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Lyme disease

10 Things To Know When Someone In Your Life Has Lyme Disease

6. Many Lyme patients are not well enough to go to school or work. This doesn’t make them lazy or unmotivated. When you are so sick that even simple tasks like showering and preparing meals is extremely difficult, school and work is out of the question. This is something I’ve dealt with personally. I have had so many people tell me “You are so lucky! I wish I could stay home all day and sleep in and not go to work or school!” This literally makes me want to scream. I promise anyone who thinks it would be “fun” to be stuck at home chronically sick, without any obligations, is completely and totally wrong. Sure, maybe if you were feeling nothing more than a little under the weather, the first few weeks it would be nice to relax a bit. Then you’d probably go a little stir crazy. You’d be tired of boring daytime TV and hearing about everyone’s eventful days out in the real world. You’d want social interaction. You’d want to leave your house! Now pile on top of that the fact that most of the time when someone with Lyme is stuck at home they aren’t just feeling “slightly under the weather”. They are feeling like death. Sometimes, the simple task of breathing feels impossible. This is honestly not an exaggeration. This kind of sick doesn’t feel the same as a simple cold or flu. It feels like torture. Please do not minimize our suffering by calling us “lucky”. Nothing could be further from the truth.

7. There is no “magic bullet” or quick fix for late stage Lyme disease. You might be wondering why your loved one with chronic Lyme is STILL sick. I mean, it’s been months, years even! Why isn’t the treatment working? Shouldn’t they be cured by now? The truth is there is no easy answer for those of us who have late stage Lyme. Things might have been much different for us had we been diagnosed and given proper treatment at the beginning of our illness, but the Lyme has now had months or years to run rampant throughout our bodies and it has no intention of leaving quietly or without a fight. I know someone who was sick for 8 years before she was diagnosed with late stage Lyme. She had been in treatment for about 9 months and only saw minor improvements. But looking at the big picture, 9 months isn’t such a long time when it takes years for your body to get to this state. Another thing that comes into play here is no one treatment will work for everyone.

Each Lyme case is unique and will respond differently to different treatment options. Often times a Lyme patient will need to try several treatments, even several doctors or practitioners before they find one that allows them to make considerable gains. This process most definitely tests out patience. It might be testing yours, too. Again, it’s important to remember that however frustrated you are getting with the lack of progress a friend or family member has had, your loved one is likely feeling 100 times more frustrated, and even disappointed in themselves for “not being better yet”. Try to be patient and reassuring as staying hopeful and persevering when nothing seems to be working is difficult, but absolutely necessary.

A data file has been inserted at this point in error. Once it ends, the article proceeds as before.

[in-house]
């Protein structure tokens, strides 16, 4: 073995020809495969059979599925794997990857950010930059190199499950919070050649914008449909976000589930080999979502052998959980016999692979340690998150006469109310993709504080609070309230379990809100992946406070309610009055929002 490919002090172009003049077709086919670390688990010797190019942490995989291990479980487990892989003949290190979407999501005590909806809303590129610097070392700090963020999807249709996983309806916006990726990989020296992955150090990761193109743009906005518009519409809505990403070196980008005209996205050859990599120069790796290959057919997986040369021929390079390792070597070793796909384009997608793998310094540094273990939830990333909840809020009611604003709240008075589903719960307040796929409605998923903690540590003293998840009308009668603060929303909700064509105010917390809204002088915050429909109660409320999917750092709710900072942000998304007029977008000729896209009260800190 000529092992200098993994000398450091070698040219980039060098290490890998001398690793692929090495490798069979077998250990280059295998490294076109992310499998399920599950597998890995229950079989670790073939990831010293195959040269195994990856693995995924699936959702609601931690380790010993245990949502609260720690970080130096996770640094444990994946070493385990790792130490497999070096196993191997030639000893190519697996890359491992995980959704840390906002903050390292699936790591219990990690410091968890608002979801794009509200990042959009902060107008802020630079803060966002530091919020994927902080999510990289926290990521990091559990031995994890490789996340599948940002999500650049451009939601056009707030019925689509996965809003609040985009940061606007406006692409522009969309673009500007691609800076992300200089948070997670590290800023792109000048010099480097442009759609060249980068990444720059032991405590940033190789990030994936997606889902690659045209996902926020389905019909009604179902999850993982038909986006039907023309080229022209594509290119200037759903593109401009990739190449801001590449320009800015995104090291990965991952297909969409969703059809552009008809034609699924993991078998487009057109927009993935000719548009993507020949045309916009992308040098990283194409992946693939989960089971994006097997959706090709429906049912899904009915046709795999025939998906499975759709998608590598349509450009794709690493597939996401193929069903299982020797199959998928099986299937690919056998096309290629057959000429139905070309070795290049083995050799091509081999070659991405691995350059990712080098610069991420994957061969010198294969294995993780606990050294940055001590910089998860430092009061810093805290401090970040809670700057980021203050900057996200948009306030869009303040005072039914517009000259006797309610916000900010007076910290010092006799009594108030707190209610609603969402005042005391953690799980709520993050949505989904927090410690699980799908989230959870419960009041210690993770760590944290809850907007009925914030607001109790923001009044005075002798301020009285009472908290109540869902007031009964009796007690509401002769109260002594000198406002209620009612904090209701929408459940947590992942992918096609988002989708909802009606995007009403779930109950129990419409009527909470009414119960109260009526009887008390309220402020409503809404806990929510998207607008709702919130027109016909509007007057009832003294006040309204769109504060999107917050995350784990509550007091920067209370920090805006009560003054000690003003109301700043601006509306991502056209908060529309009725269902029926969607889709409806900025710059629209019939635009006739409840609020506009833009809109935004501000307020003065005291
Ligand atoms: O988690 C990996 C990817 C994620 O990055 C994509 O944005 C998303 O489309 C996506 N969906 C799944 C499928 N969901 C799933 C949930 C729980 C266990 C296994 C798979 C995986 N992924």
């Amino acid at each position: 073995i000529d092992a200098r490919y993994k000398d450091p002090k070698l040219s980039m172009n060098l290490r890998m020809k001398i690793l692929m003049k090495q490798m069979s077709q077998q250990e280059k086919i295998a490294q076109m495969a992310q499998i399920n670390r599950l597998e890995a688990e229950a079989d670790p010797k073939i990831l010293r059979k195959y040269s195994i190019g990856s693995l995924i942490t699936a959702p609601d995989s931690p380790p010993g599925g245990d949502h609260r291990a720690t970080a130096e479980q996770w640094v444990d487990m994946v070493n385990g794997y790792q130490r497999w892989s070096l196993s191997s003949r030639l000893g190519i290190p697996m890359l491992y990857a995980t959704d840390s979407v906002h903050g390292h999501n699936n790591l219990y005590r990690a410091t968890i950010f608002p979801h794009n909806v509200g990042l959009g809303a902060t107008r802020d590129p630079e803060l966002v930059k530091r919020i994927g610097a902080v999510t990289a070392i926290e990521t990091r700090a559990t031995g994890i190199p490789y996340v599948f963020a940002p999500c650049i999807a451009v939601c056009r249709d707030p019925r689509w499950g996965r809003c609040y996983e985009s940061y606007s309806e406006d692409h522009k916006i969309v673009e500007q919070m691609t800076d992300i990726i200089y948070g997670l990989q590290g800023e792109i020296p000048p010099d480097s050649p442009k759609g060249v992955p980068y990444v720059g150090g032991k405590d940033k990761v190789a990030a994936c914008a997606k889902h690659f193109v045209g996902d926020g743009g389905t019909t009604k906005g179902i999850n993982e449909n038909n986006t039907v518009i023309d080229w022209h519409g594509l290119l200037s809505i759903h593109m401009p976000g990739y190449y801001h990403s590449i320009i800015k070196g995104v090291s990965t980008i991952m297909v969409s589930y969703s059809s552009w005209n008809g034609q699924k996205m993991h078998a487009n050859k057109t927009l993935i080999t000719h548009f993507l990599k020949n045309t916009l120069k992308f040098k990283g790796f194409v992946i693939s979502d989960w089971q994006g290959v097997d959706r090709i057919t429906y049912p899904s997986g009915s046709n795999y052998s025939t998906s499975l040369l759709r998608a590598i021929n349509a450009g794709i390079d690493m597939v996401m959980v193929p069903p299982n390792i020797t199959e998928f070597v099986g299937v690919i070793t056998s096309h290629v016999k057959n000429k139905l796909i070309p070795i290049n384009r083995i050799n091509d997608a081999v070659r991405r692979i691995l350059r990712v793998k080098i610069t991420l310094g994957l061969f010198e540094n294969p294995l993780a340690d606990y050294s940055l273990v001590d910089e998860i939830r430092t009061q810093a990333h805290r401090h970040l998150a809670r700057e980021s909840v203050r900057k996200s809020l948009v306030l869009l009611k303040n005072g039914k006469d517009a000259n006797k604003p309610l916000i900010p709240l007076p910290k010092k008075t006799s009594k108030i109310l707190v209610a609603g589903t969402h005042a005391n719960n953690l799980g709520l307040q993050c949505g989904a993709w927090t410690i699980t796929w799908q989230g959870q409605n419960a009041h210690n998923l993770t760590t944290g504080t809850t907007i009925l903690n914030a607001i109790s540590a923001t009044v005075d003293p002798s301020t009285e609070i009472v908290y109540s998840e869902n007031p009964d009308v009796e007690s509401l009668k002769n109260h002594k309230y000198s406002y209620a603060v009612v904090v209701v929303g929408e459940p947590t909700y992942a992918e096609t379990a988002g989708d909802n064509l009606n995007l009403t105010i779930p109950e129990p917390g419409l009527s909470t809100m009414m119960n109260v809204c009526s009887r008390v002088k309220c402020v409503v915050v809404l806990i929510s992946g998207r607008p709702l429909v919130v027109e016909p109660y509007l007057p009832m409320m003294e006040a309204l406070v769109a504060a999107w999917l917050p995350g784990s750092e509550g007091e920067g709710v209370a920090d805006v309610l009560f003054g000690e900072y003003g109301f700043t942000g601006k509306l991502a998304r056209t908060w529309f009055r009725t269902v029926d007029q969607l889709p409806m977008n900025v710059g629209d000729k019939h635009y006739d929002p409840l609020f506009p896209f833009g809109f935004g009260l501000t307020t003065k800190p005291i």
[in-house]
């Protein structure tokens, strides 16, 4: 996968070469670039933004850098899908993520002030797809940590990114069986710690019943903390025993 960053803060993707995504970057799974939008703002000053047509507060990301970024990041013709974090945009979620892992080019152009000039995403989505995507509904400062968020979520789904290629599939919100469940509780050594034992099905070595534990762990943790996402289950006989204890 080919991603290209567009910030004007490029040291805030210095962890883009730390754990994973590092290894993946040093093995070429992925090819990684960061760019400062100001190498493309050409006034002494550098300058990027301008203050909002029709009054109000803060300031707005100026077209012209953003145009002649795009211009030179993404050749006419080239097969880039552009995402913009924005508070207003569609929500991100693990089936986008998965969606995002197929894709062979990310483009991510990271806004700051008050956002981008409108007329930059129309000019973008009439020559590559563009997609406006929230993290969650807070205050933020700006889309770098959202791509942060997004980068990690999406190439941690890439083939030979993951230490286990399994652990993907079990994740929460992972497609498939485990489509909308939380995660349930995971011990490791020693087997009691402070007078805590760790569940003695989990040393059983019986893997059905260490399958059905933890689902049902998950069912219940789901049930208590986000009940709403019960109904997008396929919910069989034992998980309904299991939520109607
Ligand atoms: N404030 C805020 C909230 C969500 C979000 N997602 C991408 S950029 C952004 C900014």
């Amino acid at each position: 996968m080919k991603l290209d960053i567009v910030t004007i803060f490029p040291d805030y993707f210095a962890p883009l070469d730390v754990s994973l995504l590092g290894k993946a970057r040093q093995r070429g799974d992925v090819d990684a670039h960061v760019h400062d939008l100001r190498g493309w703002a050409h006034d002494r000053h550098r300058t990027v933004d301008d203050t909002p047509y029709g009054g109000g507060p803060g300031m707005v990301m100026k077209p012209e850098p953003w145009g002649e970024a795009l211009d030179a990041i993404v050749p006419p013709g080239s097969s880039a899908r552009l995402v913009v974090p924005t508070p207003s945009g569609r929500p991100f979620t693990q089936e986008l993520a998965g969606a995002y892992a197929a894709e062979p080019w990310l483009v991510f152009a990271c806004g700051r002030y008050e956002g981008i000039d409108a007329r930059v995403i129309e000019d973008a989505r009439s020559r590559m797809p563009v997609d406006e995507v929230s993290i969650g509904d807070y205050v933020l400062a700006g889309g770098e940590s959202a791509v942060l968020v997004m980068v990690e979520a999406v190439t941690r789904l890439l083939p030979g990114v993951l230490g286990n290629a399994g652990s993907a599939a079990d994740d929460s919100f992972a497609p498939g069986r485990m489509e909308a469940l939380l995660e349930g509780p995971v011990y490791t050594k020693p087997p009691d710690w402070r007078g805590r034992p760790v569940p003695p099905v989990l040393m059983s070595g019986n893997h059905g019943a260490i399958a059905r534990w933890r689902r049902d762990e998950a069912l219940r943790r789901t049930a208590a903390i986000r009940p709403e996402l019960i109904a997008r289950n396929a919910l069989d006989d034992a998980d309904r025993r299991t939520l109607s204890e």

8. Lyme disease treatment is extremely expensive, and likely not covered by insurance. The problem with Lyme disease is that standard treatment options are geared towards those that catch it within the first few weeks of symptoms. In most of these cases a few weeks or few months of antibiotics are all that is needed to regain health. These short term treatments are usually covered by insurance. When Lyme disease becomes late stage treatment is much more complicated. A few weeks of antibiotics will not even come close to curing the patient. Furthermore there will likely also need to be adjunctive treatments added to the patient’s protocol like vitamins, supplements and herbal remedies. When it comes to late stage Lyme we have to pull out all the stops to get better. Sometimes this means traveling to doctors on the other side of the continent, maybe even world. Or trying new cutting edge treatment options that are pricey and paid for out of pocket. This is a bit of a nightmare for us, as we already have the huge burden of failing health to carry, and don’t need the added stress of coming up with enough money to get better. If you want to help your friend, offer to host a bake sale or fundraiser to help raise money for their treatments, or just be there to listen. It will probably mean more to them than you know. 

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1 reply on “10 Things To Know When Someone In Your Life Has Lyme Disease”

Thank you for this information. My daughter has Lyme disease, so it helps me understand all she has gone through and is on the way to be healed.

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